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Ecology news

Seagrass is a key fishing ground globally

New research demonstrates that seagrass meadows are important fishing grounds all around the globe. The work highlights that there is an urgent need to start appreciating and understanding this role to be able to build more ...

dateNov 17, 2017 in Ecology
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Warmer water signals change for Scotland's shags

An increasingly catholic diet among European Shags at one of Scotland's best-studied breeding colonies has been linked to long-term climate change and may have important implications for Scotland's seabirds, according to ...

dateNov 17, 2017 in Ecology
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Conservation call on sawfish nursery

Murdoch University researchers have identified an important nursery for a critically endangered species of sawfish and are calling for conservation efforts to be focused there.

dateNov 17, 2017 in Ecology
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Critics hit US over elephant trophy imports

The administration of US President Donald Trump faced a barrage of criticism on Thursday from animal rights groups after it authorized the import of Zimbabwean elephant hunting trophies.

dateNov 17, 2017 in Ecology
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Seals and our shores

Scottish legend is full of tall tales of selkies, the mythical and beautiful seal-folk who shed their skins to become people, leaving sea for shore. Such popular, lasting stories show how important seals were to remote coastal ...

dateNov 16, 2017 in Ecology
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'Left-handed' fish and asymmetrical brains

To humans, being right-handed or left-handed plays an important role. The majority of people are right-handed, while only about 3 percent of people innately use both hands equally well. Preferring one side of the body over ...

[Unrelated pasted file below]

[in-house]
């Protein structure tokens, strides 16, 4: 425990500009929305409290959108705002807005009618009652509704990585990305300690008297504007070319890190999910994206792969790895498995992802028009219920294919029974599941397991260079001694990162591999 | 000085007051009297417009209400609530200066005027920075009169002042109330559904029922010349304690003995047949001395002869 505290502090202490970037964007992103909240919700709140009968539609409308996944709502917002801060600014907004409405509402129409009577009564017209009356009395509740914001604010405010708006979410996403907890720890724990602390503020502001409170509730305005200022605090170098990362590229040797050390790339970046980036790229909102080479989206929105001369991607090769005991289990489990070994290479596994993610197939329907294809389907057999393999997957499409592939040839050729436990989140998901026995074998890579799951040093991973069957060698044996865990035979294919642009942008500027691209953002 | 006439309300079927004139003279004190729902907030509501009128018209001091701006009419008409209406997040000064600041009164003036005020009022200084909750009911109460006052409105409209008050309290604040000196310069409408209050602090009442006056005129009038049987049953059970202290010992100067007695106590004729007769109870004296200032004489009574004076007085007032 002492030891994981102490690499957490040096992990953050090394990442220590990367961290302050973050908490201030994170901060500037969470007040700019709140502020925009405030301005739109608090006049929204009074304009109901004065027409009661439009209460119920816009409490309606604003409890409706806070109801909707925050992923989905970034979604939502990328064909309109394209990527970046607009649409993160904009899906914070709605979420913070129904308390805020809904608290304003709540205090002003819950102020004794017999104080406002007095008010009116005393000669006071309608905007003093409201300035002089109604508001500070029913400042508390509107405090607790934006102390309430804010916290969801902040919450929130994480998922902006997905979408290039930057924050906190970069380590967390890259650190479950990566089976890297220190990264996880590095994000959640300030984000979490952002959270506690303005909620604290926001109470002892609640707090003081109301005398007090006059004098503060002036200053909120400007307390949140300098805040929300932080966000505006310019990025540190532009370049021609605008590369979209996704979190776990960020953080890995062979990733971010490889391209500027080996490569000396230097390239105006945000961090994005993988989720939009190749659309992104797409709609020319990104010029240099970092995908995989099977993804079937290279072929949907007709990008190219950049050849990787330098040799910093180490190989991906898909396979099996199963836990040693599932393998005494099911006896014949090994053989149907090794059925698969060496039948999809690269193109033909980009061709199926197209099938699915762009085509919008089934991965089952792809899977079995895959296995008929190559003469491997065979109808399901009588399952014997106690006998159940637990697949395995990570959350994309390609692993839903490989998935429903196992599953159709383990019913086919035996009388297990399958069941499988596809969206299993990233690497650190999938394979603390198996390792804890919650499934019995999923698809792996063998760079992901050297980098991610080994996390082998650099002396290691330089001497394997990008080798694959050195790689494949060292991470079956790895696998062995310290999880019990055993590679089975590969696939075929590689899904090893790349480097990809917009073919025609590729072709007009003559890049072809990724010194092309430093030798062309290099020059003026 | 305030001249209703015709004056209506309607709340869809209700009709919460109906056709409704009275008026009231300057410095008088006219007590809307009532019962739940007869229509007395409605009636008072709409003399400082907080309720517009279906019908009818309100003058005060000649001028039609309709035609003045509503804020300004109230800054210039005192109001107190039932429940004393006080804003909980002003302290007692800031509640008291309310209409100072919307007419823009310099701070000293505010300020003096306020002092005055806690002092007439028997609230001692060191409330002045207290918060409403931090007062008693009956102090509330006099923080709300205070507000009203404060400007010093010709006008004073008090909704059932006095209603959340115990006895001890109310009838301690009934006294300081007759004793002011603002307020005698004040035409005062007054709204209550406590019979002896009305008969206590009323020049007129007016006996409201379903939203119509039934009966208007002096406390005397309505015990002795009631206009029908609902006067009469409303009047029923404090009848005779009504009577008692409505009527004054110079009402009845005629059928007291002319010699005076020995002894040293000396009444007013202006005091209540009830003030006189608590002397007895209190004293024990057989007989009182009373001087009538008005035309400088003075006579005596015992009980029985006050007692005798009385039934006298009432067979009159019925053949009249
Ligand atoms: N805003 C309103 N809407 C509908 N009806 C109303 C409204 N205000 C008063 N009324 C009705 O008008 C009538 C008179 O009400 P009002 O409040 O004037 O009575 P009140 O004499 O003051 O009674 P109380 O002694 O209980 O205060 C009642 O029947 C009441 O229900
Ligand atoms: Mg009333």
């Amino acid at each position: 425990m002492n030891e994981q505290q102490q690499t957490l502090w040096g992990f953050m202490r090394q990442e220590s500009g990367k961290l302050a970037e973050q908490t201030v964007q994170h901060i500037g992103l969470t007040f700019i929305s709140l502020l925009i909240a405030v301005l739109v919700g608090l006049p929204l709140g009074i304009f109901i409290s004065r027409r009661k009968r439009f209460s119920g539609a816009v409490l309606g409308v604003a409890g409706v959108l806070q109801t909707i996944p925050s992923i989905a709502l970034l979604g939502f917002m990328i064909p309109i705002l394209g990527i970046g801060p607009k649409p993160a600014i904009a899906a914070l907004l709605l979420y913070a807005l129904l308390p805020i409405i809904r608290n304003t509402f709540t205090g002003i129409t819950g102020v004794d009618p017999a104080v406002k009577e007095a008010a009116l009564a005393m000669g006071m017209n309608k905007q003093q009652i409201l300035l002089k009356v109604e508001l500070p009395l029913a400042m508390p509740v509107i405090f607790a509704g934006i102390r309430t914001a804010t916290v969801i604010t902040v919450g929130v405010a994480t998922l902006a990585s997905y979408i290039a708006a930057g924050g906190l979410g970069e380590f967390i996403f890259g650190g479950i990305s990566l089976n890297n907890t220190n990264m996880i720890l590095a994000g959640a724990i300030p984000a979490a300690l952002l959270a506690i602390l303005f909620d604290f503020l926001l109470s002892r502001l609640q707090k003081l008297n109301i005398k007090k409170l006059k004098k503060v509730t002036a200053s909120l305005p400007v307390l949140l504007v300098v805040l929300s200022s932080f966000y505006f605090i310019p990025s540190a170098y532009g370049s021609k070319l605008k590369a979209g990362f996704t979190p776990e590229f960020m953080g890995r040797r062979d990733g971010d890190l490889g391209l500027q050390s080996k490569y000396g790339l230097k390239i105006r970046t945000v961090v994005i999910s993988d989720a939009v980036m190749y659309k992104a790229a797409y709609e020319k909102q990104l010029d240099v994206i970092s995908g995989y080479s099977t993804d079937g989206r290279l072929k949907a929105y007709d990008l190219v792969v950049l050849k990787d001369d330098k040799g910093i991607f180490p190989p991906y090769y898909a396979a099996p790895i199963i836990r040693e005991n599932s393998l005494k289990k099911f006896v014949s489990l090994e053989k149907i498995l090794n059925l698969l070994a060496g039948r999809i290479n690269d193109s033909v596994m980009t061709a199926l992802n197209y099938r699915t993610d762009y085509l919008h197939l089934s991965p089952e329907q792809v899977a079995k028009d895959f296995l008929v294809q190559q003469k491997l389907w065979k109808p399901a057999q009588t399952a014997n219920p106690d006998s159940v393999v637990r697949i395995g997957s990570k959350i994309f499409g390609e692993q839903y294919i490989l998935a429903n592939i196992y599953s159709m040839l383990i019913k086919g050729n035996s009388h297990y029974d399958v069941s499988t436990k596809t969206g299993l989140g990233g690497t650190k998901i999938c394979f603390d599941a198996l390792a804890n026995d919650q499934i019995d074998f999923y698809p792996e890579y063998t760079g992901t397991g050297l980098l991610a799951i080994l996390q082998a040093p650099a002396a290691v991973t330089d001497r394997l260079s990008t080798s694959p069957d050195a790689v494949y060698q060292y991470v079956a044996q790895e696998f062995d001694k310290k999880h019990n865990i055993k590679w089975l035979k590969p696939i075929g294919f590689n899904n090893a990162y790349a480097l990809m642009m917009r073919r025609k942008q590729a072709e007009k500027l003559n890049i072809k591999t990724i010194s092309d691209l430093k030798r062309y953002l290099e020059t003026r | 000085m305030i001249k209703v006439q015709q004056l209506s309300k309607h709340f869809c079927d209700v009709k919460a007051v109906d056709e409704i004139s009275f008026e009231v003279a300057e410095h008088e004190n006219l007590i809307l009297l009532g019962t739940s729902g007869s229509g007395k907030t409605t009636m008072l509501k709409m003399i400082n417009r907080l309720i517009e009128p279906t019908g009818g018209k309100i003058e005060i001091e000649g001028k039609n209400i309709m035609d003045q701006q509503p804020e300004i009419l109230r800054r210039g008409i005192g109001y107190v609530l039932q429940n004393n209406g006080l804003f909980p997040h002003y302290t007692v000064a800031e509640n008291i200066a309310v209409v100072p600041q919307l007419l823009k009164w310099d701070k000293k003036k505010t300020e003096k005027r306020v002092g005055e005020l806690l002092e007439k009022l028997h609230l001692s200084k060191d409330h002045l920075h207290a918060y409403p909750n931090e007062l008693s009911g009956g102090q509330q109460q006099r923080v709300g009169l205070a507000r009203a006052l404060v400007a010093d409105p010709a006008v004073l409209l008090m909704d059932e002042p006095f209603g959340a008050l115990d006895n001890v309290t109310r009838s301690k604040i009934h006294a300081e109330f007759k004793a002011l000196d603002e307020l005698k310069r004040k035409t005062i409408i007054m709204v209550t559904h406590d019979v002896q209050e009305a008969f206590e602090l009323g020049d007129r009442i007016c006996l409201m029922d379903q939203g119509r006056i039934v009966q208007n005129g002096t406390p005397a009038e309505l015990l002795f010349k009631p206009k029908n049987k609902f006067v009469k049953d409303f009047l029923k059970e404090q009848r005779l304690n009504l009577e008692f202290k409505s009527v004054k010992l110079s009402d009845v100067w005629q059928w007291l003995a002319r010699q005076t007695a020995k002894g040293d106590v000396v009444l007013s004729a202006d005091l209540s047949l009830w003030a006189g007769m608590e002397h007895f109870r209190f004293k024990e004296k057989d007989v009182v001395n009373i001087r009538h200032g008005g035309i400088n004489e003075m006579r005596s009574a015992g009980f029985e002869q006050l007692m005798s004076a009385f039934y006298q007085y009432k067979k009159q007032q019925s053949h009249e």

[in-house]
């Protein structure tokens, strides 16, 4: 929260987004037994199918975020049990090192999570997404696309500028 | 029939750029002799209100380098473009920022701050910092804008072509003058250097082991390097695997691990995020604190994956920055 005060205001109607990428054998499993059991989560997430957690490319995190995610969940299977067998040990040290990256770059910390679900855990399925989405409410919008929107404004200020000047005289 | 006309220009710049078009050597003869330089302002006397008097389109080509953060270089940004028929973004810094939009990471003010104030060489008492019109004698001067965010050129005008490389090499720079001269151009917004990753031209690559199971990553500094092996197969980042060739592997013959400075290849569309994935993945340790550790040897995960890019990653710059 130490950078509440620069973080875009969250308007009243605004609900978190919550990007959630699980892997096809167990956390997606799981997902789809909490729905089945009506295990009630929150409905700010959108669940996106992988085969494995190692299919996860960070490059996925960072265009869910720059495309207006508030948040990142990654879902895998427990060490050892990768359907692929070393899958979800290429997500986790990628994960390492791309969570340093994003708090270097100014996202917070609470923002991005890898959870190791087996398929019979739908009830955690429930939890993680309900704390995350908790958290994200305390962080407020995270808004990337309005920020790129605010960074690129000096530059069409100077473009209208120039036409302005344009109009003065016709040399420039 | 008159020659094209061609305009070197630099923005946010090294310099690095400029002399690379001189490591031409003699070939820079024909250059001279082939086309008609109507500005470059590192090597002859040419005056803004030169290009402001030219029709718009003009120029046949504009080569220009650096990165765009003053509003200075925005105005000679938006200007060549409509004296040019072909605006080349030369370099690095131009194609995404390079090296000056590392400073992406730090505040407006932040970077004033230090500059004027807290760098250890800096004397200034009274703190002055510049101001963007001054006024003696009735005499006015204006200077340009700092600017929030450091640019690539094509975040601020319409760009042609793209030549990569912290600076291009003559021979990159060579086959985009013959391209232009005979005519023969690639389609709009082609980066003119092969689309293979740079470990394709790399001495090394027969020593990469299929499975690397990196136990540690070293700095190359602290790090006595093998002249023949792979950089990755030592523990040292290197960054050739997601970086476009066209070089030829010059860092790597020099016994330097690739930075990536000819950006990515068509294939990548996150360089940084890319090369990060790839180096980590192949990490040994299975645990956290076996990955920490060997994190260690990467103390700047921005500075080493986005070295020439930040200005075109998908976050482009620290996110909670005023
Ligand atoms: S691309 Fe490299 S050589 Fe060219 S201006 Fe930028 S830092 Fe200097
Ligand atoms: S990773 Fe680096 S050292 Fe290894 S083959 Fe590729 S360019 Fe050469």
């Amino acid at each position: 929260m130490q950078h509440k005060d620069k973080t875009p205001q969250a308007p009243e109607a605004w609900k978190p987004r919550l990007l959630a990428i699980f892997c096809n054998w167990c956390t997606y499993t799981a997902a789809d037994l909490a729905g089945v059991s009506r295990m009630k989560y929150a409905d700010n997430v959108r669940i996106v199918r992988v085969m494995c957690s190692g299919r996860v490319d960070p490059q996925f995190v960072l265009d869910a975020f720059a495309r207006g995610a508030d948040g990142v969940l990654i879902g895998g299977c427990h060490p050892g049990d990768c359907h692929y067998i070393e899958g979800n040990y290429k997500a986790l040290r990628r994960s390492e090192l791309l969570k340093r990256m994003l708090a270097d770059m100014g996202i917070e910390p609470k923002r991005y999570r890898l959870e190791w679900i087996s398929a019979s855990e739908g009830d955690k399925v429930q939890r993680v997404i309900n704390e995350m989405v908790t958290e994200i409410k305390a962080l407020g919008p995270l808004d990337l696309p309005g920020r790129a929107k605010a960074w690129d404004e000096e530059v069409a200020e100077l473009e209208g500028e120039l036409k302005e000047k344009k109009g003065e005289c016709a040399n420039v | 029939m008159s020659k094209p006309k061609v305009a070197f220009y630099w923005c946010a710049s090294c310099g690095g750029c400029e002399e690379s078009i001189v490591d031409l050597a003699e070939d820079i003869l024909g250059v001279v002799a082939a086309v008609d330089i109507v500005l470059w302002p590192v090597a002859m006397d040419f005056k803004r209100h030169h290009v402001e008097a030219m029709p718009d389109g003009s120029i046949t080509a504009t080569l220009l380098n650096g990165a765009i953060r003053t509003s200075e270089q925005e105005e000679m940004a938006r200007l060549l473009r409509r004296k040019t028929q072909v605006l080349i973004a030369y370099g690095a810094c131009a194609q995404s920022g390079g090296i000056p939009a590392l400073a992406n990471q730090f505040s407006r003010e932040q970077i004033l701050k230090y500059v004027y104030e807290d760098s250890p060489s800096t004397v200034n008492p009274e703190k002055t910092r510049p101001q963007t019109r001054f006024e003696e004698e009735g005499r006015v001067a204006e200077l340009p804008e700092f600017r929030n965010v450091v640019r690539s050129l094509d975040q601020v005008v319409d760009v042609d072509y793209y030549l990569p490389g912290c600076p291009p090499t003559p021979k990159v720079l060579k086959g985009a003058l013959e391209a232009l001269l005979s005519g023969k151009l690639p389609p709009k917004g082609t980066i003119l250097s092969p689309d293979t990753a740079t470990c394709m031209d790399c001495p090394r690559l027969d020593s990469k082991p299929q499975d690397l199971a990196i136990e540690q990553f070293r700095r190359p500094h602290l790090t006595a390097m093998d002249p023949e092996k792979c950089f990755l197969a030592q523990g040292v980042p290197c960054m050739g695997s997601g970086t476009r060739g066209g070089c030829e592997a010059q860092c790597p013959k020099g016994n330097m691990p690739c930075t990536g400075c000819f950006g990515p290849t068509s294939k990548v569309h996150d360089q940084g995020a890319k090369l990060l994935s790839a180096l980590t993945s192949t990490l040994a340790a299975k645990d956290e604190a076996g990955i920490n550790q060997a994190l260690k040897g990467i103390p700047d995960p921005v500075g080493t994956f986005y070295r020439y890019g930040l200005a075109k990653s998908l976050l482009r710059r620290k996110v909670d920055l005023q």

dateNov 15, 2017 in Ecology
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Study sheds new light on krill larvae survival

An international study involving British Antarctic Survey (BAS) scientists has shed light on how the larvae of Antarctic krill – small shrimp-like crustaceans – use sea ice to ensure their successful development and survival ...

dateNov 15, 2017 in Ecology
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In bee decline, fungicides emerge as improbable villain

When a Cornell-led team of scientists analyzed two dozen environmental factors to understand bumblebee population declines and range contractions, they expected to find stressors like changes in land use, geography or insecticides.

US sage grouse policy heading back to square one

Federal scientists and land managers who've been crafting strategies to protect a ground-dwelling bird's habitat across the American West for nearly two decades are going back to the drawing board under a new Trump administration ...

Colombia—a megadiverse paradise still to be discovered

Not so long ago, Colombia was listed as a failed state. People were trapped inside cities because of the high risk of being kidnapped, and for decades armed confrontations affecting civilians happened almost every single ...

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The astonishing efficiency of life
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Solar minimum surprisingly constant
The spliceosome—now available in high definition
New method analyzes corn kernel characteristics

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